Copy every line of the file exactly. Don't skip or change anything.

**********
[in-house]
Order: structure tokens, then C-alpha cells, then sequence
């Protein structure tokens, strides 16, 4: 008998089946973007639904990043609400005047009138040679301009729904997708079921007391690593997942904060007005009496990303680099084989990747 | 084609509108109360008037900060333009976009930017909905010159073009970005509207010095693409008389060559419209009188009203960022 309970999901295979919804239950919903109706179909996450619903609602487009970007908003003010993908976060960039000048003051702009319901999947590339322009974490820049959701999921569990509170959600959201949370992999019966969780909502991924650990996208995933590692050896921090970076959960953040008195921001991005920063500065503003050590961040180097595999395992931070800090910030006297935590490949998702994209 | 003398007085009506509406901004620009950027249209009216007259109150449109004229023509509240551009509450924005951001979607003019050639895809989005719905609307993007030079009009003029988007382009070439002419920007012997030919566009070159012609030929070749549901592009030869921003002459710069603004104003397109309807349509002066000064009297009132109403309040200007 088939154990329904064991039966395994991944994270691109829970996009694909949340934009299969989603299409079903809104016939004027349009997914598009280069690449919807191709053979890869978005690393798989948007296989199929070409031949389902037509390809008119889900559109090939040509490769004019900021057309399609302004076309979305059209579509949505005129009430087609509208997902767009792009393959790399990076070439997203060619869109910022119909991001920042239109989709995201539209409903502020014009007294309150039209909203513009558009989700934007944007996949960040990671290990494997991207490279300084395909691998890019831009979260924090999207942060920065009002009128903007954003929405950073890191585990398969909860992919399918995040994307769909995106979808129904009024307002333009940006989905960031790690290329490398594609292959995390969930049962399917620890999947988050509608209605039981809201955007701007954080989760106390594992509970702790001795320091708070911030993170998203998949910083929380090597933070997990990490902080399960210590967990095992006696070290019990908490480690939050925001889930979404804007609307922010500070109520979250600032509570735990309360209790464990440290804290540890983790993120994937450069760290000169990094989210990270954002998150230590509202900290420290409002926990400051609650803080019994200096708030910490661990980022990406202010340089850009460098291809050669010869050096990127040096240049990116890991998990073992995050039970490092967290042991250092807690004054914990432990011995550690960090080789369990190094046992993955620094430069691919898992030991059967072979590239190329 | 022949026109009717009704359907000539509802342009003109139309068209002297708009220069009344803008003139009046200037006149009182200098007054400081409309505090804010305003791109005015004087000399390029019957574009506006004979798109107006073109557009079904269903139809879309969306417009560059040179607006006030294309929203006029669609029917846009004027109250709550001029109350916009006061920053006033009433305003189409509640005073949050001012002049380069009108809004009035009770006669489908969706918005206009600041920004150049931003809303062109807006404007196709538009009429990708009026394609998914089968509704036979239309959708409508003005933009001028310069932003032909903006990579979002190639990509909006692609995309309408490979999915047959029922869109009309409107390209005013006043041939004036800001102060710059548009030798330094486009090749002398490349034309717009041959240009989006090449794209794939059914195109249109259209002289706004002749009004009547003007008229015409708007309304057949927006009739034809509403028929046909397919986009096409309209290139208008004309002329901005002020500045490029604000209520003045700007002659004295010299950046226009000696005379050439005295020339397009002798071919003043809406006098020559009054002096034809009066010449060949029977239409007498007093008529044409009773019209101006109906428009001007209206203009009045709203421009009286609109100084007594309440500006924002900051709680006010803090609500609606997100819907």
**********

[in-house]
Order: structure tokens, then C-alpha cells, then sequence
């Protein structure tokens, strides 16, 4: 008998089946973007639904990043609400005047009138040679301009729904997708079921007391690593997942904060007005009496990303680099084989990747 | 084609509108109360008037900060333009976009930017909905010159073009970005509207010095693409008389060559419209009188009203960022 309970999901295979919804239950919903109706179909996450619903609602487009970007908003003010993908976060960039000048003051702009319901999947590339322009974490820049959701999921569990509170959600959201949370992999019966969780909502991924650990996208995933590692050896921090970076959960953040008195921001991005920063500065503003050590961040180097595999395992931070800090910030006297935590490949998702994209 | 003398007085009506509406901004620009950027249209009216007259109150449109004229023509509240551009509450924005951001979607003019050639895809989005719905609307993007030079009009003029988007382009070439002419920007012997030919566009070159012609030929070749549901592009030869921003002459710069603004104003397109309807349509002066000064009297009132109403309040200007 088939154990329904064991039966395994991944994270691109829970996009694909949340934009299969989603299409079903809104016939004027349009997914598009280069690449919807191709053979890869978005690393798989948007296989199929070409031949389902037509390809008119889900559109090939040509490769004019900021057309399609302004076309979305059209579509949505005129009430087609509208997902767009792009393959790399990076070439997203060619869109910022119909991001920042239109989709995201539209409903502020014009007294309150039209909203513009558009989700934007944007996949960040990671290990494997991207490279300084395909691998890019831009979260924090999207942060920065009002009128903007954003929405950073890191585990398969909860992919399918995040994307769909995106979808129904009024307002333009940006989905960031790690290329490398594609292959995390969930049962399917620890999947988050509608209605039981809201955007701007954080989760106390594992509970702790001795320091708070911030993170998203998949910083929380090597933070997990990490902080399960210590967990095992006696070290019990908490480690939050925001889930979404804007609307922010500070109520979250600032509570735990309360209790464990440290804290540890983790993120994937450069760290000169990094989210990270954002998150230590509202900290420290409002926990400051609650803080019994200096708030910490661990980022990406202010340089850009460098291809050669010869050096990127040096240049990116890991998990073992995050039970490092967290042991250092807690004054914990432990011995550690960090080789369990190094046992993955620094430069691919898992030991059967072979590239190329 | 022949026109009717009704359907000539509802342009003109139309068209002297708009220069009344803008003139009046200037006149009182200098007054400081409309505090804010305003791109005015004087000399390029019957574009506006004979798109107006073109557009079904269903139809879309969306417009560059040179607006006030294309929203006029669609029917846009004027109250709550001029109350916009006061920053006033009433305003189409509640005073949050001012002049380069009108809004009035009770006669489908969706918005206009600041920004150049931003809303062109807006404007196709538009009429990708009026394609998914089968509704036979239309959708409508003005933009001028310069932003032909903006990579979002190639990509909006692609995309309408490979999915047959029922869109009309409107390209005013006043041939004036800001102060710059548009030798330094486009090749002398490349034309717009041959240009989006090449794209794939059914195109249109259209002289706004002749009004009547003007008229015409708007309304057949927006009739034809509403028929046909397919986009096409309209290139208008004309002329901005002020500045490029604000209520003045700007002659004295010299950046226009000696005379050439005295020339397009002798071919003043809406006098020559009054002096034809009066010449060949029977239409007498007093008529044409009773019209101006109906428009001007209206203009009045709203421009009286609109100084007594309440500006924002900051709680006010803090609500609606997100819907």